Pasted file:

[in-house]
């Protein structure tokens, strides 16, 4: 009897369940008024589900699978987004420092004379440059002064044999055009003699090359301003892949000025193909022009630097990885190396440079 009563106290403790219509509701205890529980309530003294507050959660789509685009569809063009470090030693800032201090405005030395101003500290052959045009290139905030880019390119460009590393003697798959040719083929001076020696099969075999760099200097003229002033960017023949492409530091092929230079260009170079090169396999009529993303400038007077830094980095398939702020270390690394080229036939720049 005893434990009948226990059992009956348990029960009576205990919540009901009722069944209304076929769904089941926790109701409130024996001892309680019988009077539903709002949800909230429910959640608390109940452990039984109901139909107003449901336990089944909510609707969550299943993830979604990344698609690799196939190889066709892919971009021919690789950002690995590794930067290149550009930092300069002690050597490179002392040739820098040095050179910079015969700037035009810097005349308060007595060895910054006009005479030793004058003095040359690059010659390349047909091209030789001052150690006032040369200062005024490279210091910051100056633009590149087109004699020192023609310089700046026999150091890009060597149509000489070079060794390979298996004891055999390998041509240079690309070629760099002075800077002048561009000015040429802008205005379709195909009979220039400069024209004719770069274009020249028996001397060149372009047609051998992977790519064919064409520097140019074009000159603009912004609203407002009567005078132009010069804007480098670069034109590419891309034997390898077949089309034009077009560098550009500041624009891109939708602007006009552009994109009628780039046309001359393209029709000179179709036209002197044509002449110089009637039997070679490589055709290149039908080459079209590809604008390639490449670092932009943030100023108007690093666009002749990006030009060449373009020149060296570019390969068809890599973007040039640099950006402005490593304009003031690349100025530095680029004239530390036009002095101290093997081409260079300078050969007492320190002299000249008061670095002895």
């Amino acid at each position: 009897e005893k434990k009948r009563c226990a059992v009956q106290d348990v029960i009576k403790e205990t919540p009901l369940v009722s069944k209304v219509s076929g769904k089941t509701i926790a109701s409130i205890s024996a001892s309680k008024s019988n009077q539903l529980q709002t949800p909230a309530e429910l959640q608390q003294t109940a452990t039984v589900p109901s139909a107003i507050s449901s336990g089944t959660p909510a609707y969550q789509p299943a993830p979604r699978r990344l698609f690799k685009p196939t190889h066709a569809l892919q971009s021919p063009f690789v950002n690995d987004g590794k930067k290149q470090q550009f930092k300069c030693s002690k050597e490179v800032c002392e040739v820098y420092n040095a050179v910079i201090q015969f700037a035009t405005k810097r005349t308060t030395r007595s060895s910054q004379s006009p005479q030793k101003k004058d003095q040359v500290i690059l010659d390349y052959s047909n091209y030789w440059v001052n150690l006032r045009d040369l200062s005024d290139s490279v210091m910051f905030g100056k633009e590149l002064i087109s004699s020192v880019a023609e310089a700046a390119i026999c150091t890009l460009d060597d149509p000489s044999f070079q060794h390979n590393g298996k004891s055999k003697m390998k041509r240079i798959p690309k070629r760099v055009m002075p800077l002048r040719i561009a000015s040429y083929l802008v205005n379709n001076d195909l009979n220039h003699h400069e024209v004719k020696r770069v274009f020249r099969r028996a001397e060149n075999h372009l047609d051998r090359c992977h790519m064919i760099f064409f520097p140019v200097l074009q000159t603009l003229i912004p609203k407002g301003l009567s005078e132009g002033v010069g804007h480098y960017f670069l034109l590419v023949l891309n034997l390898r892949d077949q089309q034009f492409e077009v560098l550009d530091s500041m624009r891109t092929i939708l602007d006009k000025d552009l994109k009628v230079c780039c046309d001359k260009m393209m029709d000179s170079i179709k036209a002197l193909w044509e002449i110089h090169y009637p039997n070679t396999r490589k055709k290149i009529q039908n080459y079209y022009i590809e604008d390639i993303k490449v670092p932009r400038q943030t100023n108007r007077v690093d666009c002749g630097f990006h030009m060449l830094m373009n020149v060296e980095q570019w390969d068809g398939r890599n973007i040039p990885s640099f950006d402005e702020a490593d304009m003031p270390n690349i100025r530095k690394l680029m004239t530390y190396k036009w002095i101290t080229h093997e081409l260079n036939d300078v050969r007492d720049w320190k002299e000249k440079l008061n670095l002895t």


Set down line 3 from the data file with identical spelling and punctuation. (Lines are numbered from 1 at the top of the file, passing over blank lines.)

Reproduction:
């Amino acid at each position: 009897e005893k434990k009948r009563c226990a059992v009956q106290d348990v029960i009576k403790e205990t919540p009901l369940v009722s069944k209304v219509s076929g769904k089941t509701i926790a109701s409130i205890s024996a001892s309680k008024s019988n009077q539903l529980q709002t949800p909230a309530e429910l959640q608390q003294t109940a452990t039984v589900p109901s139909a107003i507050s449901s336990g089944t959660p909510a609707y969550q789509p299943a993830p979604r699978r990344l698609f690799k685009p196939t190889h066709a569809l892919q971009s021919p063009f690789v950002n690995d987004g590794k930067k290149q470090q550009f930092k300069c030693s002690k050597e490179v800032c002392e040739v820098y420092n040095a050179v910079i201090q015969f700037a035009t405005k810097r005349t308060t030395r007595s060895s910054q004379s006009p005479q030793k101003k004058d003095q040359v500290i690059l010659d390349y052959s047909n091209y030789w440059v001052n150690l006032r045009d040369l200062s005024d290139s490279v210091m910051f905030g100056k633009e590149l002064i087109s004699s020192v880019a023609e310089a700046a390119i026999c150091t890009l460009d060597d149509p000489s044999f070079q060794h390979n590393g298996k004891s055999k003697m390998k041509r240079i798959p690309k070629r760099v055009m002075p800077l002048r040719i561009a000015s040429y083929l802008v205005n379709n001076d195909l009979n220039h003699h400069e024209v004719k020696r770069v274009f020249r099969r028996a001397e060149n075999h372009l047609d051998r090359c992977h790519m064919i760099f064409f520097p140019v200097l074009q000159t603009l003229i912004p609203k407002g301003l009567s005078e132009g002033v010069g804007h480098y960017f670069l034109l590419v023949l891309n034997l390898r892949d077949q089309q034009f492409e077009v560098l550009d530091s500041m624009r891109t092929i939708l602007d006009k000025d552009l994109k009628v230079c780039c046309d001359k260009m393209m029709d000179s170079i179709k036209a002197l193909w044509e002449i110089h090169y009637p039997n070679t396999r490589k055709k290149i009529q039908n080459y079209y022009i590809e604008d390639i993303k490449v670092p932009r400038q943030t100023n108007r007077v690093d666009c002749g630097f990006h030009m060449l830094m373009n020149v060296e980095q570019w390969d068809g398939r890599n973007i040039p990885s640099f950006d402005e702020a490593d304009m003031p270390n690349i100025r530095k690394l680029m004239t530390y190396k036009w002095i101290t080229h093997e081409l260079n036939d300078v050969r007492d720049w320190k002299e000249k440079l008061n670095l002895t």